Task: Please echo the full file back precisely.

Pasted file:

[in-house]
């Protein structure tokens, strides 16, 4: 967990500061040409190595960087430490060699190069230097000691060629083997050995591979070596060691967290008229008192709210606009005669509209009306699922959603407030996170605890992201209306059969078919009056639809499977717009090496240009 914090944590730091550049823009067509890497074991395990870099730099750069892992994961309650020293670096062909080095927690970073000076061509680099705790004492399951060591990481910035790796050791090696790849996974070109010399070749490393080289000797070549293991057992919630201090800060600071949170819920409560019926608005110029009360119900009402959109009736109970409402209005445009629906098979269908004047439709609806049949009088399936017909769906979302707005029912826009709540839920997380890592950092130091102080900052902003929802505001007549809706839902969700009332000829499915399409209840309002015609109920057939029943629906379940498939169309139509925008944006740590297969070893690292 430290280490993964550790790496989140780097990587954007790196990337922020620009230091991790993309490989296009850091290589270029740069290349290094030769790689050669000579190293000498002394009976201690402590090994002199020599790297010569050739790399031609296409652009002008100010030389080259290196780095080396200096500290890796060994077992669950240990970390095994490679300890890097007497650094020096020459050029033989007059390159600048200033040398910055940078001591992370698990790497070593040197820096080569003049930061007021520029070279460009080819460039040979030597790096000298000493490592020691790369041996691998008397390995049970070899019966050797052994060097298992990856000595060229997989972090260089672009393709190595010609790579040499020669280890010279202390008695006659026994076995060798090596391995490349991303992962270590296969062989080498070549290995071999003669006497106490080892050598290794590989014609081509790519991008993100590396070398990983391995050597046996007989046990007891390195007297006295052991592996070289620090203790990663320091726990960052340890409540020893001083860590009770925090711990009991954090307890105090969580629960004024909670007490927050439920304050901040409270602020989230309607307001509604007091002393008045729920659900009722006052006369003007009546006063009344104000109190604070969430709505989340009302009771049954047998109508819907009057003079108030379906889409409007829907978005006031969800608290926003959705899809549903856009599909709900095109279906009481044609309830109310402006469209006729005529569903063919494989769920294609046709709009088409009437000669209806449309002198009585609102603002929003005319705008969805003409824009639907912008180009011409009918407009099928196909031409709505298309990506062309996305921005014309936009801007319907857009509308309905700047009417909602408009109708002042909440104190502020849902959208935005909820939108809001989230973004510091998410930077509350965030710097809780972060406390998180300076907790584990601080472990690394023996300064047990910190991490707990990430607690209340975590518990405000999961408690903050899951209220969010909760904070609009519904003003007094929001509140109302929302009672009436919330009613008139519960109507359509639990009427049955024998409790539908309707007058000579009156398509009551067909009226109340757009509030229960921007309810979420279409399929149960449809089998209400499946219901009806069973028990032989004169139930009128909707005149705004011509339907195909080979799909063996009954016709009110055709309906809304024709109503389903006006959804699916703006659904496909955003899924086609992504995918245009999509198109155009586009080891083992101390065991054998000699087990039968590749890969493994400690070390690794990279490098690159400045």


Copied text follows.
[in-house]
């Protein structure tokens, strides 16, 4: 967990500061040409190595960087430490060699190069230097000691060629083997050995591979070596060691967290008229008192709210606009005669509209009306699922959603407030996170605890992201209306059969078919009056639809499977717009090496240009 914090944590730091550049823009067509890497074991395990870099730099750069892992994961309650020293670096062909080095927690970073000076061509680099705790004492399951060591990481910035790796050791090696790849996974070109010399070749490393080289000797070549293991057992919630201090800060600071949170819920409560019926608005110029009360119900009402959109009736109970409402209005445009629906098979269908004047439709609806049949009088399936017909769906979302707005029912826009709540839920997380890592950092130091102080900052902003929802505001007549809706839902969700009332000829499915399409209840309002015609109920057939029943629906379940498939169309139509925008944006740590297969070893690292 430290280490993964550790790496989140780097990587954007790196990337922020620009230091991790993309490989296009850091290589270029740069290349290094030769790689050669000579190293000498002394009976201690402590090994002199020599790297010569050739790399031609296409652009002008100010030389080259290196780095080396200096500290890796060994077992669950240990970390095994490679300890890097007497650094020096020459050029033989007059390159600048200033040398910055940078001591992370698990790497070593040197820096080569003049930061007021520029070279460009080819460039040979030597790096000298000493490592020691790369041996691998008397390995049970070899019966050797052994060097298992990856000595060229997989972090260089672009393709190595010609790579040499020669280890010279202390008695006659026994076995060798090596391995490349991303992962270590296969062989080498070549290995071999003669006497106490080892050598290794590989014609081509790519991008993100590396070398990983391995050597046996007989046990007891390195007297006295052991592996070289620090203790990663320091726990960052340890409540020893001083860590009770925090711990009991954090307890105090969580629960004024909670007490927050439920304050901040409270602020989230309607307001509604007091002393008045729920659900009722006052006369003007009546006063009344104000109190604070969430709505989340009302009771049954047998109508819907009057003079108030379906889409409007829907978005006031969800608290926003959705899809549903856009599909709900095109279906009481044609309830109310402006469209006729005529569903063919494989769920294609046709709009088409009437000669209806449309002198009585609102603002929003005319705008969805003409824009639907912008180009011409009918407009099928196909031409709505298309990506062309996305921005014309936009801007319907857009509308309905700047009417909602408009109708002042909440104190502020849902959208935005909820939108809001989230973004510091998410930077509350965030710097809780972060406390998180300076907790584990601080472990690394023996300064047990910190991490707990990430607690209340975590518990405000999961408690903050899951209220969010909760904070609009519904003003007094929001509140109302929302009672009436919330009613008139519960109507359509639990009427049955024998409790539908309707007058000579009156398509009551067909009226109340757009509030229960921007309810979420279409399929149960449809089998209400499946219901009806069973028990032989004169139930009128909707005149705004011509339907195909080979799909063996009954016709009110055709309906809304024709109503389903006006959804699916703006659904496909955003899924086609992504995918245009999509198109155009586009080891083992101390065991054998000699087990039968590749890969493994400690070390690794990279490098690159400045």